Monday, October 31, 2011

Halloween Post #1: The Most Gruesome Death Should Happen to YOU!

It's Halloween. So here is one of my two Halloween posts.

There is a death that is horrendously gruesome. It involves the flesh being ripped apart. It involves their insides being torn out of them, piece by excruciating piece. Depending on who it is, the gruesome death may involve having their eyes gouged out or their hands chopped off. It ends in what is left of their them being hung in a tree, nails hammered through the palms of their hands and the tops of their feet, slowly suffocating from the weight of their own body, open wounds exposed to the sunlight, left there to fester and rot. And as their corpse takes it's last breath, it is drenched in the blood of a lamb.

If someone wants to call themselves a Christian, if they want to be a true follower of Christ, if they really want to know Jesus, they need to be willing submit to this death.

We often hear the concept that we need to die to ourselves. And in the minds of most people, this concept involves a very pious admission that we are bad and Jesus is good and we need to put Jesus above ourselves, and from now on, we aren't going to drink beer or watch R rated movies and instead of reading those slutty romance novels, we are going to read our bible at least once a week, twice if we are feeling particularly holy. These people aren't truly dying to themselves. They are just putting on the costume of a dead person. No more real than any other Halloween costume.

The truth is dying to ourselves is all but guaranteed to be a gruesome death. If it isn't excruciating, you aren't putting your whole self to death. Dying to ourselves is a process. It takes months or even years to allow God to sort through our insides and tear out what is not of Him. We argue and fight with God about what He wants to pull out of us and we struggle to hold on tight to some of it because we don't trust that God's goal is to make us more like Jesus. We deny that the Bible says one thing or another about how we should live. We argue that what God wants to pull out of us is not as diseased as what He should pull out of another person. We try to tell God that we are healthy enough, that we don't need Him to do any more surgery on us and if He just leaves us alone, we can do fine on our own. We push Him away and let our disease filled bodies languish in the corner, because it feels safe and it's all we've ever known.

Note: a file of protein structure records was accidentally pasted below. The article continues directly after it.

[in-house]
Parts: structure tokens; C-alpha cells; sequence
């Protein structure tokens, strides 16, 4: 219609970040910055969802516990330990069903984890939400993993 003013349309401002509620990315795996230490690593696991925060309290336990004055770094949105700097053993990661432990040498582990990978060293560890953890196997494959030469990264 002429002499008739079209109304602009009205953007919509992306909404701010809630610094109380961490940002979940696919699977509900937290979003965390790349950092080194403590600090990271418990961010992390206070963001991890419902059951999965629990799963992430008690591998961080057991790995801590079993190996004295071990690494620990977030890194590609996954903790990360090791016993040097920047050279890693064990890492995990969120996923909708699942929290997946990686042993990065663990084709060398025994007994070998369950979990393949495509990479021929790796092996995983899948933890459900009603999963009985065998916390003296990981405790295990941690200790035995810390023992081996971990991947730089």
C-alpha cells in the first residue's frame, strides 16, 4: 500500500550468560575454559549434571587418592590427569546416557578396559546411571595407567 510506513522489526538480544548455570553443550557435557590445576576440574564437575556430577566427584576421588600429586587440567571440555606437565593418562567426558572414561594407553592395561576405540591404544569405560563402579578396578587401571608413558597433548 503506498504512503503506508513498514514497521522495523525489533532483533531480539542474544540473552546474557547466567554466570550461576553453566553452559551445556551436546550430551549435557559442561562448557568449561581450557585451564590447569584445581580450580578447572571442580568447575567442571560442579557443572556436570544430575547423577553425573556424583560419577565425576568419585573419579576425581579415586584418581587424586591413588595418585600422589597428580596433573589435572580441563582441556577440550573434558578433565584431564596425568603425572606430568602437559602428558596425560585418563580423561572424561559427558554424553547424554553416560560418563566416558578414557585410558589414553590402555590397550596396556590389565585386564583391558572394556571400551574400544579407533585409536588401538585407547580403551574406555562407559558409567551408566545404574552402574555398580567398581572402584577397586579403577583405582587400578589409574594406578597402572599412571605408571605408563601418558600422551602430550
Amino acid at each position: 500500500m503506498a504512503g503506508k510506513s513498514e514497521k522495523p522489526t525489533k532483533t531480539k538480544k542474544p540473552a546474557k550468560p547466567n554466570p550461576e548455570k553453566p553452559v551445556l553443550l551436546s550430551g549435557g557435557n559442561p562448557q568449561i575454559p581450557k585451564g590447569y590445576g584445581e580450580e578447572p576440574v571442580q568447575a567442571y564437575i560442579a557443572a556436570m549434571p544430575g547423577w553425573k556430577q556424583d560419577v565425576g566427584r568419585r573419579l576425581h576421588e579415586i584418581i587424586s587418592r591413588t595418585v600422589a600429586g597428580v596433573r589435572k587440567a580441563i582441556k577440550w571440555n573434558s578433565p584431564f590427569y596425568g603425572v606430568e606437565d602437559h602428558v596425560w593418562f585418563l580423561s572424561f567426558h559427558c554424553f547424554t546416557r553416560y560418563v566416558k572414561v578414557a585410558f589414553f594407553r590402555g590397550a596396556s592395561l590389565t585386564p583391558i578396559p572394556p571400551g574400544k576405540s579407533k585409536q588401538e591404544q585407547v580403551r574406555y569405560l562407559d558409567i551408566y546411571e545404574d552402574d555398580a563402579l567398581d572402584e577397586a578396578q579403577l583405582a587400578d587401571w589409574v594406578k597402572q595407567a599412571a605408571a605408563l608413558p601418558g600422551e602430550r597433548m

The paradox here, though, is that we need to go through this gruesome death in order to really know life. That is the beautiful mystery of Christ. As our diseased and dysfunctional parts are ripped away from us, new everlasting parts, made in the image of Jesus, replace them. It isn't until we trust Jesus enough to actually let ourselves die completely that we can fully know what life with Him is like.

Dying to yourself is painful. It's ugly. It makes you vulnerable. It breaks you down. It leaves you confused and spent and helpless. It is only then that Jesus can fill in the empty places and make you whole again. It is the scariest thing you can possibly go through. But once you die that way, you never have to die again.

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